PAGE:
Videos and photos are still trickling online, but here’s what I’ve found so far:
Wally also posted about it over on Planet Wally
There’s also a good video over here.
Friends Leslie and NetDiva were lucky enough to be on board and have posted their Flickr sets from the White Holly.
The Victory Siren
Tesla Coil Test
Filed Under Fire Art | 2008-07-25, 15:17
As many of you already know, Dance Dance Immolation is a project from Interpretive Arson, a fire art group I’m part of. It was originally built by a talented group of friends and is now maintained and improved by a number of people. We try to bring it out a couple times a year to run and show it off. Every now and then this results in some press. Occasionally we’ll get some random out of the blue mention in an article somewhere. The latest is a small blurb in a Forbes.com article entitled “Geeks Get Their Game On”. It’s an article about the different and unique games and activities geeks engage in these days. Here’s the blurb on us:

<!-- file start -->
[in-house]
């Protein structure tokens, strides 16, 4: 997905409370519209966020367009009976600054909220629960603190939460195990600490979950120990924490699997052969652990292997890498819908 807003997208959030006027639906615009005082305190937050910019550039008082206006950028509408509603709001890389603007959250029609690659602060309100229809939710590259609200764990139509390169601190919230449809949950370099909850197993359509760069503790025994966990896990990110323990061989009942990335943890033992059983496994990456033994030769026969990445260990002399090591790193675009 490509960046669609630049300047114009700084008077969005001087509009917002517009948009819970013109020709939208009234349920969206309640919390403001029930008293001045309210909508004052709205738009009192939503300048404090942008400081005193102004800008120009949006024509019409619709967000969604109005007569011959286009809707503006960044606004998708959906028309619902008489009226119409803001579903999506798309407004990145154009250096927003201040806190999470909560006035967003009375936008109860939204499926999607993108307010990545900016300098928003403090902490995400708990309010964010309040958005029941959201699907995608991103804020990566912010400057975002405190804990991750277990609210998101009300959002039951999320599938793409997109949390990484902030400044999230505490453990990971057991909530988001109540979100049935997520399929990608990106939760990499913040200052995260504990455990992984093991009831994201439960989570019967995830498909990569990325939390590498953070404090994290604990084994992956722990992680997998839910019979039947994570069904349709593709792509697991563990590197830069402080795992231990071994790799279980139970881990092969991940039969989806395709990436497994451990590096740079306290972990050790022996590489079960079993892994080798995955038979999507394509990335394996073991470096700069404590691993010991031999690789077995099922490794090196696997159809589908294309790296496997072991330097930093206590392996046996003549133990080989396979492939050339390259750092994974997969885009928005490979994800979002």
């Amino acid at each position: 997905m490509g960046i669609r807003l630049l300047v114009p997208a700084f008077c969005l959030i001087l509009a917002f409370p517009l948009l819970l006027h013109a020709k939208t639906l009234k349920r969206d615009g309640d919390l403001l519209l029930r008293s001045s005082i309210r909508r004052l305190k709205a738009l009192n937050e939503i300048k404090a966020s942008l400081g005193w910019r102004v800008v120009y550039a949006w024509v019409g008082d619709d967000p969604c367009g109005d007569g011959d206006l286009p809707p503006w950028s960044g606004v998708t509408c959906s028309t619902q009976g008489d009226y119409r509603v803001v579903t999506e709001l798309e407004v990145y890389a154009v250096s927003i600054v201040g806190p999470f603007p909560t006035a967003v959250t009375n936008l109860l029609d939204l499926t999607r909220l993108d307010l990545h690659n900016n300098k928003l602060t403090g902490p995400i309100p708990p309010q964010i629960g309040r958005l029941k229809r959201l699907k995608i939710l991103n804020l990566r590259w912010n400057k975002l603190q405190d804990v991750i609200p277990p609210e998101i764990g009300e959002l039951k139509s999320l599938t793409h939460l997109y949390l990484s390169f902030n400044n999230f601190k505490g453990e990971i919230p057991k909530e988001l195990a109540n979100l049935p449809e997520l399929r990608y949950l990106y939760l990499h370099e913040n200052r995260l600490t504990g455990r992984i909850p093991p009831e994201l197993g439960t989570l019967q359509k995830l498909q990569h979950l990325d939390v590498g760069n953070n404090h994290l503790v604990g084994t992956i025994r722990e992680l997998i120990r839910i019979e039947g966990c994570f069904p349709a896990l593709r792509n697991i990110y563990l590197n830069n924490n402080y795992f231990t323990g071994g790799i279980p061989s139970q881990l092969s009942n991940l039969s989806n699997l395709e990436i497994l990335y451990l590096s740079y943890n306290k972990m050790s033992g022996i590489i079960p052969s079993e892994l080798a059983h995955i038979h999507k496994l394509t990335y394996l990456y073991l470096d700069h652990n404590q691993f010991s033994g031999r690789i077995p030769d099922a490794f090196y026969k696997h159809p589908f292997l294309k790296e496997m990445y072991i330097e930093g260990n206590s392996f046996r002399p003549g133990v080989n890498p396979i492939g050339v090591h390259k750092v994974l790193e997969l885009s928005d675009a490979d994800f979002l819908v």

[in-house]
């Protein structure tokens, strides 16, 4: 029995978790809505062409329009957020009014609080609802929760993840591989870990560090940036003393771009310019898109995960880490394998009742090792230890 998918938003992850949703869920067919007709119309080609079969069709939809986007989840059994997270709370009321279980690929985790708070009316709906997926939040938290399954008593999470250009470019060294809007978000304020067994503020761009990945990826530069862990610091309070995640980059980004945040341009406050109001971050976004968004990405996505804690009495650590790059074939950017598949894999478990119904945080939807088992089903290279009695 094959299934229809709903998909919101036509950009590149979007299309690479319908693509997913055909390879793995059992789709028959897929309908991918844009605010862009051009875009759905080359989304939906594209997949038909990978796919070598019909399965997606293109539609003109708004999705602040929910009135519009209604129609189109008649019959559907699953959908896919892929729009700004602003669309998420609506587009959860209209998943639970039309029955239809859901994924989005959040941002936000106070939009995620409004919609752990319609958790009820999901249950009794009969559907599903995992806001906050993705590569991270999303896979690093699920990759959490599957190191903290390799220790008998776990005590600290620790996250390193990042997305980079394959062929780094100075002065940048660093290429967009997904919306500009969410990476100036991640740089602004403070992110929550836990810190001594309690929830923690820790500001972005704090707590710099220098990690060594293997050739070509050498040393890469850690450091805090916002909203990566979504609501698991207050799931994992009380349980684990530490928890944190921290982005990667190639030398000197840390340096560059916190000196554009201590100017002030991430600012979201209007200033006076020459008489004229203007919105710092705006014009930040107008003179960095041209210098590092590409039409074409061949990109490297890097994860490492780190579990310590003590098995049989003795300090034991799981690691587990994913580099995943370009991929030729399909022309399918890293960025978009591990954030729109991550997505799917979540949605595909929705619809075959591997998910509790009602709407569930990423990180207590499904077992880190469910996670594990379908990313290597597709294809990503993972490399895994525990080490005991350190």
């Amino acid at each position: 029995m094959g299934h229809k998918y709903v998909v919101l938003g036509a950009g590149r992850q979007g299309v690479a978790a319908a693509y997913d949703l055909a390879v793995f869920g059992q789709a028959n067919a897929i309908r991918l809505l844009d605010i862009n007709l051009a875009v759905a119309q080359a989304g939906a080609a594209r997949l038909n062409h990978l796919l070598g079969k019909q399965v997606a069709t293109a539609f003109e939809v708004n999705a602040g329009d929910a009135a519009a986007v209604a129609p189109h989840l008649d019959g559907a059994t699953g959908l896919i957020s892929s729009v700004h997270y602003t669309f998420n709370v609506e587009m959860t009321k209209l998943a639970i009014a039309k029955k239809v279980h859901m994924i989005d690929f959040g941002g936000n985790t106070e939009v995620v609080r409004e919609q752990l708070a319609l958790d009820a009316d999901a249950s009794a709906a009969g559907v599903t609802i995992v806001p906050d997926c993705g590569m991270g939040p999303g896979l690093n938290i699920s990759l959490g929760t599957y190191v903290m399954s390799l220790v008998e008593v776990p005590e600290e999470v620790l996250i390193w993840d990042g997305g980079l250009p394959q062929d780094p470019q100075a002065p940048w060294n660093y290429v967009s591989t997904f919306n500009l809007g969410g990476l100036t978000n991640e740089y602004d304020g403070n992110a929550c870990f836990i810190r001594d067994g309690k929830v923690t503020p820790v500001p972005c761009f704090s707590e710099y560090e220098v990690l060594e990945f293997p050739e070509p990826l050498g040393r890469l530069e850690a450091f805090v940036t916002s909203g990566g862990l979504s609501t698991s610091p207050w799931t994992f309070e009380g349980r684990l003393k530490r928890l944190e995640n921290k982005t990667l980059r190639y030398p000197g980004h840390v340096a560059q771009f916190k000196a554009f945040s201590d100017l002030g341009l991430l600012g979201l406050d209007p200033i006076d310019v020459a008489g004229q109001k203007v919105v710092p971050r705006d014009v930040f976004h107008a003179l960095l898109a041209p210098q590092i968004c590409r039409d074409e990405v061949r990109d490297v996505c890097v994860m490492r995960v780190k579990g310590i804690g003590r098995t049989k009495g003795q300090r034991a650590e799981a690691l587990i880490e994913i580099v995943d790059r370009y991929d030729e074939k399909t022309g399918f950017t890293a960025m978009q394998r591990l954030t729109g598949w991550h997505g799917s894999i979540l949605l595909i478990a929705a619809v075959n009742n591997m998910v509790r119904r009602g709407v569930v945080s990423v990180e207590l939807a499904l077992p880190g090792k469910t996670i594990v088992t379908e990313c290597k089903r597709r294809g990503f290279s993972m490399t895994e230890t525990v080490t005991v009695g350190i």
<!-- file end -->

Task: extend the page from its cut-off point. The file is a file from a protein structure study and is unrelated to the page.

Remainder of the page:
For those that like their fun with a frisson of fear, there’s “Dance Dance Immolation,” a game that pairs the hit music videogame “Dance Dance Revolution” with balls of flame. Participants boogie along with the game–a kind of Twister set to music–while covered in firefighter gear. Missteps activate blasts of fire, often to the face. The brainchild of Interpretive Arson, a California-based “fire art troupe,” DDI is mostly played at outdoor festivals.
We’ve recently stumbled upon some good videos of explosions again. Last time it was Explosive Ordinance Disposals but this time it’s an even bigger explosion, as well as some other large ones I had the opportunity to see in person.
Russian Vacuum Bomb
Containing 7.8 tons of high explosives, Russia’s latest “vacuum bomb” is non-nuclear but results in an explosions equivalent to 44 tons of explosives. While the “Mother of all Bombs” is 8.0 tons, it is said this “Father of all Bombs” is even more powerful. The shockwave is readily visible, I only wish that the video had audio.